The woman we know as Sojourner Truth was born into slavery in New York as Isabella Baumfree (after her father's owner, Baumfree). She was sold several times, and while owned by the John Dumont family in Ulster County, married Thomas, another of Dumont's slaves. She had five children with Thomas. In 1827, New York law emancipated all slaves, but Isabella had already left her husband and run away with her youngest child. She went to work for the family of Isaac Van Wagenen.
The state of New York began, in 1799, to legislate the abolition of slavery, which took place on July 4, 1827. Dumont had promised Truth freedom a year before the state emancipation, "if she would do well and be faithful." However, he changed his mind, claiming a hand injury had made her less productive. She was infuriated. She continued working until she felt she had done enough to satisfy her sense of obligation to him by spinning 100 pounds of wool.
Late in 1826, Truth escaped to freedom with her infant daughter, Sophia. She had to leave her other children behind because they were not legally freed in the emancipation order until they had served as bound servants into their twenties. I did not run off, for I thought that wicked, but I walked off, believing that to be all right.
While working for the Van Wagenen's -- whose name she used briefly -- she discovered that a member of the Dumont family had sold one of her children to slavery in Alabama. Since this son had been emancipated under New York Law, Isabella sued in court and won his return.
Isabella experienced a religious conversion, moved to New York City and to a Methodist perfectionist commune, and there came under the influence of a religious prophet named Mathias. (Robert Matthews, also known as Matthias Kingdom or Prophet Matthias)
The commune fell apart a few years later, with allegations of sexual improprieties and even murder. Isabella herself was accused of poisoning, and sued successfully for libel. She continued as well during that time to work as a household servant.
In 1843, she took the name Sojourner Truth, believing this to be on the instructions of the Holy Spirit and became a traveling preacher (the meaning of her new name). In the late 1840s she connected with the abolitionist movement, becoming a popular speaker. In 1850, she also began speaking on woman suffrage. Her most famous speech, Ain't I a Woman? was given in 1851 at a women's rights convention in Ohio.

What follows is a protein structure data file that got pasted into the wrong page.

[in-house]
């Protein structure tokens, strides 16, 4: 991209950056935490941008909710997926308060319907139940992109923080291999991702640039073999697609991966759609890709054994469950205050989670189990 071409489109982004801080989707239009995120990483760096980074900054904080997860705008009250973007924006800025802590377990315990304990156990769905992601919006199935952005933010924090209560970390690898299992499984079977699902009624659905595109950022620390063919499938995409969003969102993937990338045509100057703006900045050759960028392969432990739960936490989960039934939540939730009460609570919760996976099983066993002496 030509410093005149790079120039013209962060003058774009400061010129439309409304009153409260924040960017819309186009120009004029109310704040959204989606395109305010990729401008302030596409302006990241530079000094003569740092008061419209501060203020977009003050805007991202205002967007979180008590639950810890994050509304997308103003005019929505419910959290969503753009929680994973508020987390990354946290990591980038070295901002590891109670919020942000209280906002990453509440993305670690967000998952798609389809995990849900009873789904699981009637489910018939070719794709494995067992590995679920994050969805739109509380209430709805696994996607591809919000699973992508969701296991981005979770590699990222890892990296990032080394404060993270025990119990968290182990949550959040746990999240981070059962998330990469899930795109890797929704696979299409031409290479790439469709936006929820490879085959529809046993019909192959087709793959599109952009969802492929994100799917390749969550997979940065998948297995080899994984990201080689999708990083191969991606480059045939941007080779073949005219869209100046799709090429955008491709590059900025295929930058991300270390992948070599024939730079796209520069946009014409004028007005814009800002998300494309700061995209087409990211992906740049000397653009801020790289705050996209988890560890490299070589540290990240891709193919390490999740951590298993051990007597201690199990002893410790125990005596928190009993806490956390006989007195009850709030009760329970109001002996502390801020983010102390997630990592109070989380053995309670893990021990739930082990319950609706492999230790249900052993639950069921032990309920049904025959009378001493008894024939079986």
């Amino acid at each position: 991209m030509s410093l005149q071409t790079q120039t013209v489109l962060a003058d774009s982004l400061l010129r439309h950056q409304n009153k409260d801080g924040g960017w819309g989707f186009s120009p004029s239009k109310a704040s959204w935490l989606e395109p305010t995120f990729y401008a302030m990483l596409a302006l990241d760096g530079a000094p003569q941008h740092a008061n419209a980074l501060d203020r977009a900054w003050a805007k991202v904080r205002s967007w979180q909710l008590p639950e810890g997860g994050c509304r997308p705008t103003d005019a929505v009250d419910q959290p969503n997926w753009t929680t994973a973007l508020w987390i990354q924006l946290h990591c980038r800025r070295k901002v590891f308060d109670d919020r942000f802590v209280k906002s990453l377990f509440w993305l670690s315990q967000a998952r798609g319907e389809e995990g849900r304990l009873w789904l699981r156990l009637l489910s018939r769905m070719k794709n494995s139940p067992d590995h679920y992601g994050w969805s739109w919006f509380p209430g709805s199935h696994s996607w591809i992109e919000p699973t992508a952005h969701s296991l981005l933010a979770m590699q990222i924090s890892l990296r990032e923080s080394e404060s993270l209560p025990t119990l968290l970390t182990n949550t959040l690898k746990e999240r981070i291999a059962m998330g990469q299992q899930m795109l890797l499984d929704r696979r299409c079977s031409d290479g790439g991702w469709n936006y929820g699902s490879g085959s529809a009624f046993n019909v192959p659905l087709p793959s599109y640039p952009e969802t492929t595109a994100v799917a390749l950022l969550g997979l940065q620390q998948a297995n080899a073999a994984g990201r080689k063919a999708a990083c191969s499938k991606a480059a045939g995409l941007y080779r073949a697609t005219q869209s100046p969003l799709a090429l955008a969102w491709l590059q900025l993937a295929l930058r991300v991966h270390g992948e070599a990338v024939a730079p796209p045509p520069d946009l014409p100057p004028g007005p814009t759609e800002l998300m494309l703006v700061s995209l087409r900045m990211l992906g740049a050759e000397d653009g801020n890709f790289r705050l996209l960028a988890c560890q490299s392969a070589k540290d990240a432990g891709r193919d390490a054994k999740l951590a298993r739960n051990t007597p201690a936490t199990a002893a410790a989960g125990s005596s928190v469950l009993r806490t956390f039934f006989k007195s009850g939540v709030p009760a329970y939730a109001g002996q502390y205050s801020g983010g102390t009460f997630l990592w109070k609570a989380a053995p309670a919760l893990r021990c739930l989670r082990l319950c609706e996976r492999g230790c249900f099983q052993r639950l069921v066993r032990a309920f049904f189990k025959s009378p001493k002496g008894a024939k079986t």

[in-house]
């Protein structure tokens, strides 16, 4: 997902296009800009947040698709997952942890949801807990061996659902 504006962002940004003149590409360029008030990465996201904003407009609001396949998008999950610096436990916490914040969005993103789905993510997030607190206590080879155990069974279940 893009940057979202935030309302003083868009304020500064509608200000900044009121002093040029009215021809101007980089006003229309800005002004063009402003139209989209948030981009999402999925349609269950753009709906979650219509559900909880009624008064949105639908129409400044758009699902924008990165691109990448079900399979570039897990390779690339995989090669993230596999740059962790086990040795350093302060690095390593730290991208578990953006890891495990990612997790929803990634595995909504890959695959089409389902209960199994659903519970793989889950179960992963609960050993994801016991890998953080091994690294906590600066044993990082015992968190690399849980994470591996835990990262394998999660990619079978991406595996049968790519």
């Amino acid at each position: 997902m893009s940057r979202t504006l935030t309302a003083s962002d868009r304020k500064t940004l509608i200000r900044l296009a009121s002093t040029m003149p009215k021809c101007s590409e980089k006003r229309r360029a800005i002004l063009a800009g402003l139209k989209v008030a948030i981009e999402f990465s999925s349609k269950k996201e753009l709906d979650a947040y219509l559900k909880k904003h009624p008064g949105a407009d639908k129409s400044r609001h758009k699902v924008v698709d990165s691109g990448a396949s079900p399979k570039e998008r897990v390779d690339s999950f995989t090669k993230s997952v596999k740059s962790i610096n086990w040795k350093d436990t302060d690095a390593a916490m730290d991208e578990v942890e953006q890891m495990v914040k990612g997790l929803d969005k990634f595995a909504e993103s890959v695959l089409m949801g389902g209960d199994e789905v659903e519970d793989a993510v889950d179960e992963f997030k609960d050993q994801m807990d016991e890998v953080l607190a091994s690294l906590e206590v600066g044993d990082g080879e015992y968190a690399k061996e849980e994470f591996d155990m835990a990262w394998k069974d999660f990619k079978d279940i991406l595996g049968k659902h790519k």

Sojourner Truth met Harriet Beecher Stowe, who wrote about her for the Atlantic Monthly and wrote a new introduction to Truth's autobiography, The Narrative of Sojourner Truth.
Sojourner Truth moved to Michigan and joined yet another religious commune, this one associated with the Friends. She was at one point friendly with Millerites, a religious movement that grew out of Methodism and later became the Seventh Day Adventists.
During the Civil War Sojourner Truth raised food and clothing contributions for black regiments, and met Abraham Lincoln at the White House in 1864. While there, she tried to challenge the discrimination that segregated street cars by race.
After the War ended, Sojourner Truth again spoke widely, advocating for some time a "Negro State" in the west. She spoke mainly to white audiences, and mostly on religion, "Negro" and women's rights, and on temperance, though immediately after the Civil War she tried to organize efforts to provide jobs for black refugees from the war.
Active until 1875, when her grandson and companion fell ill, Sojourner Truth returned to Michigan where she died in 1883 and was buried in Battle Creek, Michigan. Her remains were buried there at Oak Hill Cemetery beside other family members. Her last words were "Be a follower of the Lord Jesus."